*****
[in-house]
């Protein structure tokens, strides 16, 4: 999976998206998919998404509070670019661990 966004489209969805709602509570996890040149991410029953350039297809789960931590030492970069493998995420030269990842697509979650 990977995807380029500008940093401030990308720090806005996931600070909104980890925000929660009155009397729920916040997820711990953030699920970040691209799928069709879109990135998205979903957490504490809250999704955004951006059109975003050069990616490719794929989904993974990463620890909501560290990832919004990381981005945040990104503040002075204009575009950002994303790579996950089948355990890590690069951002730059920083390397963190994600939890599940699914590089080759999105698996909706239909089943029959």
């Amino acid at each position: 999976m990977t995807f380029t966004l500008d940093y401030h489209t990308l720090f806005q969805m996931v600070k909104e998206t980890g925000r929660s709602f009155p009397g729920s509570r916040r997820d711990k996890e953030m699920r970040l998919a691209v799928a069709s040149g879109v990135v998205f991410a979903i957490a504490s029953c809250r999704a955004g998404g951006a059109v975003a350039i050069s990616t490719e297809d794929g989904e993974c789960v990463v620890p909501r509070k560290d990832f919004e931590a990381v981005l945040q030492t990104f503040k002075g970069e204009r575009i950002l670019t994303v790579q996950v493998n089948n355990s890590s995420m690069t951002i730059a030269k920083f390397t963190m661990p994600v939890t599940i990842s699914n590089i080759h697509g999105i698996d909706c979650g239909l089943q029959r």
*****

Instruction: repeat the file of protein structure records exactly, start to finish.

[in-house]
């Protein structure tokens, strides 16, 4: 999976998206998919998404509070670019661990 966004489209969805709602509570996890040149991410029953350039297809789960931590030492970069493998995420030269990842697509979650 990977995807380029500008940093401030990308720090806005996931600070909104980890925000929660009155009397729920916040997820711990953030699920970040691209799928069709879109990135998205979903957490504490809250999704955004951006059109975003050069990616490719794929989904993974990463620890909501560290990832919004990381981005945040990104503040002075204009575009950002994303790579996950089948355990890590690069951002730059920083390397963190994600939890599940699914590089080759999105698996909706239909089943029959």
């Amino acid at each position: 999976m990977t995807f380029t966004l500008d940093y401030h489209t990308l720090f806005q969805m996931v600070k909104e998206t980890g925000r929660s709602f009155p009397g729920s509570r916040r997820d711990k996890e953030m699920r970040l998919a691209v799928a069709s040149g879109v990135v998205f991410a979903i957490a504490s029953c809250r999704a955004g998404g951006a059109v975003a350039i050069s990616t490719e297809d794929g989904e993974c789960v990463v620890p909501r509070k560290d990832f919004e931590a990381v981005l945040q030492t990104f503040k002075g970069e204009r575009i950002l670019t994303v790579q996950v493998n089948n355990s890590s995420m690069t951002i730059a030269k920083f390397t963190m661990p994600v939890t599940i990842s699914n590089i080759h697509g999105i698996d909706c979650g239909l089943q029959r």